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Calgary city council has a new Farkas
And his name is Dan McLean
For those missing former councillor Jeromy Farkas’s spendthrift antics on Calgary city council, look no further than the current crop of councillors for his ideological successor.
On Monday, Ward 13 Coun. Dan McLean brought forward an urgent notice of motion to freeze councillors’ pay for 2022, in a grandstanding move reminiscent of Farkas.
Never mind that since 2008 councillors’ pay has been determined independently by a citizen wage review committee, which indexes pay according to average weekly earnings for a year, or that admin has yet to formulate what next year’s pay will look like.
(An earlier version incorrectly stated that councillors’ pay has been independently calculated as of 2020. Whoops.)
“This is a very simple motion, as far as I’m concerned,” McLean said.
“It simply reads, ‘be it resolved that based on the current economic climate, effective January 1, 2022, salaries for the mayor and councillors remain frozen for the 2022 year.’”
Mayor Jyoti Gondek argued the notice of motion was not in fact urgent, since it would require undoing council’s previous decision to have pay determined by the citizens’ body.
Council voted 9-6 against adding McLean’s motion to the agenda, with usual suspects McLean, Andre Chabot, Peter Demong and Sean Chu in support, as well as Jennifer Wyness and Sonya Sharp, who were both endorsed by the progressive Calgary’s Future PAC.
(An earlier version incorrectly suggested they voted against adding it to the agenda. My bad.)
Voting in favour of adding an item to the agenda isn’t the same as voting for it, but it does equate to taking it seriously.
As McLean sees it, he’s standing up to the fat cats at city hall, who seek to increase their pay while working class Calgarians continue to struggle.
But these stunts of politicians cutting their wages are almost always a pretext for broader cuts in the public sector, which harm the very working people these populist showmen claim to care about.
When Farkas attempted to get councillors a pay cut for 2020, which ended up being a freeze as recommended by the citizens’ committee, he was quite explicit that his goal was to roll back “unsustainable increases in public sector compensation."
In a sympathetic profile last month, Calgary Sun’s Rick Bell asked McLean if he’s the second-coming of Farkas.
“I’m the next Dan McLean. I’m my own person. I’m fiscally conservative. I’m pretty moderate on a lot of social issues,” the Ward 13 councillor said. Swap the names out and that sounds like something Farkas would say.
Without naming names, McLean added he intends to pursue his agenda of austerity in “a kinder, gentler, softer way” than some of his predecessors.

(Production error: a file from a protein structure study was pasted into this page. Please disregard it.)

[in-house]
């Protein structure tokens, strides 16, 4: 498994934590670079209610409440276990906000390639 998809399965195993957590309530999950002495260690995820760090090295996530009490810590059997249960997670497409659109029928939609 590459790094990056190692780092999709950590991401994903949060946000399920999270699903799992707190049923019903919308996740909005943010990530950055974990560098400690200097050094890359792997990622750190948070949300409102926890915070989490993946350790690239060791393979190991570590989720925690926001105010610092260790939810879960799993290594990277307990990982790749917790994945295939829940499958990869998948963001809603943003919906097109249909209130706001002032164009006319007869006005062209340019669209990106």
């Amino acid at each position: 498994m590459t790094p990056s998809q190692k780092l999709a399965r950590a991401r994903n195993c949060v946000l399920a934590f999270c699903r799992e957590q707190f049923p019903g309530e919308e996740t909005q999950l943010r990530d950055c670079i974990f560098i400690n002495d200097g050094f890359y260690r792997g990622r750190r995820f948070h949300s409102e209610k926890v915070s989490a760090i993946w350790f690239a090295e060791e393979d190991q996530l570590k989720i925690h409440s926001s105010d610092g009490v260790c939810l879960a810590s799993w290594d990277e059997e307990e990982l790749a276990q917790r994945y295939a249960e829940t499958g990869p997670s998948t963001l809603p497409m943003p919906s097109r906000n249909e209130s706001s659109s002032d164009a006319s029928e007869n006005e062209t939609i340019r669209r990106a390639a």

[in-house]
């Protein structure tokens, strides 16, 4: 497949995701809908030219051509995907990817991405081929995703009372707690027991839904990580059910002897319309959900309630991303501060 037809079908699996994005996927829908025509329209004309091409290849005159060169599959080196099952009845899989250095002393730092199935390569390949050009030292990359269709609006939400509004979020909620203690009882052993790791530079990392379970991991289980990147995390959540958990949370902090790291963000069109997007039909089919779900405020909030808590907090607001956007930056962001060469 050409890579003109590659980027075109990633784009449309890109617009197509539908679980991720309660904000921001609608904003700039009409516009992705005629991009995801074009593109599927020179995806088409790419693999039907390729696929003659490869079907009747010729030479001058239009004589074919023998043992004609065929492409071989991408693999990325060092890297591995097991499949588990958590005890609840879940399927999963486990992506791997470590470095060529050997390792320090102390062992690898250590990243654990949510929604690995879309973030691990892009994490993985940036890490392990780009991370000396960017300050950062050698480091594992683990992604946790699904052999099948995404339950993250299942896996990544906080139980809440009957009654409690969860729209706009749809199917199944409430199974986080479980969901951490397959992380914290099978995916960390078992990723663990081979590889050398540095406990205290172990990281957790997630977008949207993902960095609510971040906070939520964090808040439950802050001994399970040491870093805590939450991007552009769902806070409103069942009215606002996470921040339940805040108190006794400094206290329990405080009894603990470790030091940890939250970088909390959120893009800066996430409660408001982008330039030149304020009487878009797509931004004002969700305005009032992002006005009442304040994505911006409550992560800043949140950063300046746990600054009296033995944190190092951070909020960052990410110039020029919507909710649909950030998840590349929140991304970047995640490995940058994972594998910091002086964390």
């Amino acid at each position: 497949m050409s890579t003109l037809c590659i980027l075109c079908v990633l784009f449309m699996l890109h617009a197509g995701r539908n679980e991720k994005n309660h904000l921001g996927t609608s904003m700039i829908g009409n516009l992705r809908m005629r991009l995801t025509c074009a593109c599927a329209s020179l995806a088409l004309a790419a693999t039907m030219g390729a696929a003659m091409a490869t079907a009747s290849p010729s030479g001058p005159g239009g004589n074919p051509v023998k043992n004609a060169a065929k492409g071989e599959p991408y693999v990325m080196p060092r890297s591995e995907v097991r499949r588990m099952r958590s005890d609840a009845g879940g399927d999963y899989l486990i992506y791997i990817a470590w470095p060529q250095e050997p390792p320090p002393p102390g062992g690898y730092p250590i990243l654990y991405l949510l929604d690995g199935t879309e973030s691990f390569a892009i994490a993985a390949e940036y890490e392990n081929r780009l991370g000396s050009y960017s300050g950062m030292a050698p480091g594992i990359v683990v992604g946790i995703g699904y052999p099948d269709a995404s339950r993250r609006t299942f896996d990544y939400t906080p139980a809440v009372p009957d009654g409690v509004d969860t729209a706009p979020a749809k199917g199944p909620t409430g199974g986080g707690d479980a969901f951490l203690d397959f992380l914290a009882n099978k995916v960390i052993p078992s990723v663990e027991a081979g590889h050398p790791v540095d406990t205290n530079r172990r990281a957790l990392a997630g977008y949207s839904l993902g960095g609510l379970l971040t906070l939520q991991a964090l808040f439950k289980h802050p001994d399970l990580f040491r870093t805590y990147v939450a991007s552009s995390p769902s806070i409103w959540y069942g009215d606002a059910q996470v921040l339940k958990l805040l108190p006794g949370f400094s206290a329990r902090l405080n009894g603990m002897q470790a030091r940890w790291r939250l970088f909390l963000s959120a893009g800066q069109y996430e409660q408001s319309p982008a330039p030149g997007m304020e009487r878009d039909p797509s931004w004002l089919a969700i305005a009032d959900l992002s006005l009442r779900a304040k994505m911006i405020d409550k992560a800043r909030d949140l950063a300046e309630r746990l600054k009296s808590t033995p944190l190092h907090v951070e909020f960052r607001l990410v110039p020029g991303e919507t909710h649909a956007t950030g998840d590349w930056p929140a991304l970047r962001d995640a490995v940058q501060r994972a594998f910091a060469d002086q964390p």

If this is how he conducts himself, McLean could end up being a far more effective conduit for free market fundamentalism than Farkas.
In other news …
Mayor Gondek broke the news on Twitter last night that Flames co-owner Murray Edwards told her the arena has been kiboshed.
Calgary Sports and Entertainment Corporation (CSEC), which owns the Flames, wanted the city to pay an additional $12.1 million for climate mitigation and road issues, but the city would only agree to pony up $6.4 million.
The initial deal reached in July 2019 had the city and Flames splitting the costs of the $550-million event centre and up to $25 million in any additional costs, with the Flames paying the rest.
Edwards, who in addition to the Flames owns Canadian Natural Resources Limited, is worth a reported $2.1 billion. He moved to London, U.K., in 2016 for tax-dodging purposes and then St. Moritz, Switzerland, in 2019, for the same reason.
CSEC issued a statement accusing the city of adding additional costs that weren’t part of the deal, which the company “was not prepared to fund.”
Edmonton-South MLA Thomas Dang, who most recently served as the NDP’s democracy and ethics critic, will now sit as an independent.
NDP leader Rachel Notley said she believes the Mounties’ warrant was based on a data breach to the Alberta Health vaccination records website, which she said Dang told the cops about when it occurred.
At the same time, Notley said she doesn’t know what allegation prompted the RCMP to execute their warrant.
Councillors Jasmine Mian, Raj Dhaliwal and Evan Spencer will lead a task force to look at ways the city can support a legal challenge to Quebec’s Bill 21, which prohibits people in public sector jobs from wearing religious symbols.
“On a personal level, the fact that this law exists in our country makes me sick,” Mian said. “I think about what this law would mean for my own Muslim family. I think about what it means for young children in Quebec, who wanted to grow up to be teachers, lawyers, firefighters and judges.”
While a figure of $100,000 was initially floated, the notice of motion passed at Monday’s meeting does not include any funding figures.
Even without a financial commitment, councillors McLean, Chu, Chabot, Sharp and Demong voted against assisting the challenge.
Edited by Scott Schmidt
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